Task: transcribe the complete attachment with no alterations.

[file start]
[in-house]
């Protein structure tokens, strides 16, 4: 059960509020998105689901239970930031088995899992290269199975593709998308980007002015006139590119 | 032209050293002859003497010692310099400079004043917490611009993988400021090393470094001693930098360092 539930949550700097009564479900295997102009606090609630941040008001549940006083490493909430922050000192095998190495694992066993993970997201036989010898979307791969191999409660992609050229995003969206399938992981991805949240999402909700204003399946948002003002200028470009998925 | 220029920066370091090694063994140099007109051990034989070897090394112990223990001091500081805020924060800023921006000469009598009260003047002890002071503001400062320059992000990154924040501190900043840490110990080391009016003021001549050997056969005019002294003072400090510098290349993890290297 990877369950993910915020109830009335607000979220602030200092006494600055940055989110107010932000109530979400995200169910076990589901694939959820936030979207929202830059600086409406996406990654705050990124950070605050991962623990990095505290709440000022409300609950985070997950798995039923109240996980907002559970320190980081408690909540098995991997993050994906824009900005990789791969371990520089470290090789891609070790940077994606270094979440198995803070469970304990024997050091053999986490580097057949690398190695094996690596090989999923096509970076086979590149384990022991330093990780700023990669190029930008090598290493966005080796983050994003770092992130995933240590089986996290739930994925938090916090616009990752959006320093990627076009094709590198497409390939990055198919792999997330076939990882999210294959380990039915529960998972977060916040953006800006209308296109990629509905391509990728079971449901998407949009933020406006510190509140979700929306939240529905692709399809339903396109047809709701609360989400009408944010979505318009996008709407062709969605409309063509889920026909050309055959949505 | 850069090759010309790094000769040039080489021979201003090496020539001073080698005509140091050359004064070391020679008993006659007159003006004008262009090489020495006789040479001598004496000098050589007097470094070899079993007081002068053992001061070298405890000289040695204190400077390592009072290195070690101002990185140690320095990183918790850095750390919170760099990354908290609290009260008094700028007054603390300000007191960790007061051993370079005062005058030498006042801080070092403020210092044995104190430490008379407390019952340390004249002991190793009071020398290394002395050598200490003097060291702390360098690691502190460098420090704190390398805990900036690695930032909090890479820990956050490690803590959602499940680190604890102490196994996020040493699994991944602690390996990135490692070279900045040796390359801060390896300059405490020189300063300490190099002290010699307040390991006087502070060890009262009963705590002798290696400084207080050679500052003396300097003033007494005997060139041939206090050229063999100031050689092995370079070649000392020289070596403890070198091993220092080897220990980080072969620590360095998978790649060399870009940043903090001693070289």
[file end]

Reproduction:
[in-house]
């Protein structure tokens, strides 16, 4: 059960509020998105689901239970930031088995899992290269199975593709998308980007002015006139590119 | 032209050293002859003497010692310099400079004043917490611009993988400021090393470094001693930098360092 539930949550700097009564479900295997102009606090609630941040008001549940006083490493909430922050000192095998190495694992066993993970997201036989010898979307791969191999409660992609050229995003969206399938992981991805949240999402909700204003399946948002003002200028470009998925 | 220029920066370091090694063994140099007109051990034989070897090394112990223990001091500081805020924060800023921006000469009598009260003047002890002071503001400062320059992000990154924040501190900043840490110990080391009016003021001549050997056969005019002294003072400090510098290349993890290297 990877369950993910915020109830009335607000979220602030200092006494600055940055989110107010932000109530979400995200169910076990589901694939959820936030979207929202830059600086409406996406990654705050990124950070605050991962623990990095505290709440000022409300609950985070997950798995039923109240996980907002559970320190980081408690909540098995991997993050994906824009900005990789791969371990520089470290090789891609070790940077994606270094979440198995803070469970304990024997050091053999986490580097057949690398190695094996690596090989999923096509970076086979590149384990022991330093990780700023990669190029930008090598290493966005080796983050994003770092992130995933240590089986996290739930994925938090916090616009990752959006320093990627076009094709590198497409390939990055198919792999997330076939990882999210294959380990039915529960998972977060916040953006800006209308296109990629509905391509990728079971449901998407949009933020406006510190509140979700929306939240529905692709399809339903396109047809709701609360989400009408944010979505318009996008709407062709969605409309063509889920026909050309055959949505 | 850069090759010309790094000769040039080489021979201003090496020539001073080698005509140091050359004064070391020679008993006659007159003006004008262009090489020495006789040479001598004496000098050589007097470094070899079993007081002068053992001061070298405890000289040695204190400077390592009072290195070690101002990185140690320095990183918790850095750390919170760099990354908290609290009260008094700028007054603390300000007191960790007061051993370079005062005058030498006042801080070092403020210092044995104190430490008379407390019952340390004249002991190793009071020398290394002395050598200490003097060291702390360098690691502190460098420090704190390398805990900036690695930032909090890479820990956050490690803590959602499940680190604890102490196994996020040493699994991944602690390996990135490692070279900045040796390359801060390896300059405490020189300063300490190099002290010699307040390991006087502070060890009262009963705590002798290696400084207080050679500052003396300097003033007494005997060139041939206090050229063999100031050689092995370079070649000392020289070596403890070198091993220092080897220990980080072969620590360095998978790649060399870009940043903090001693070289």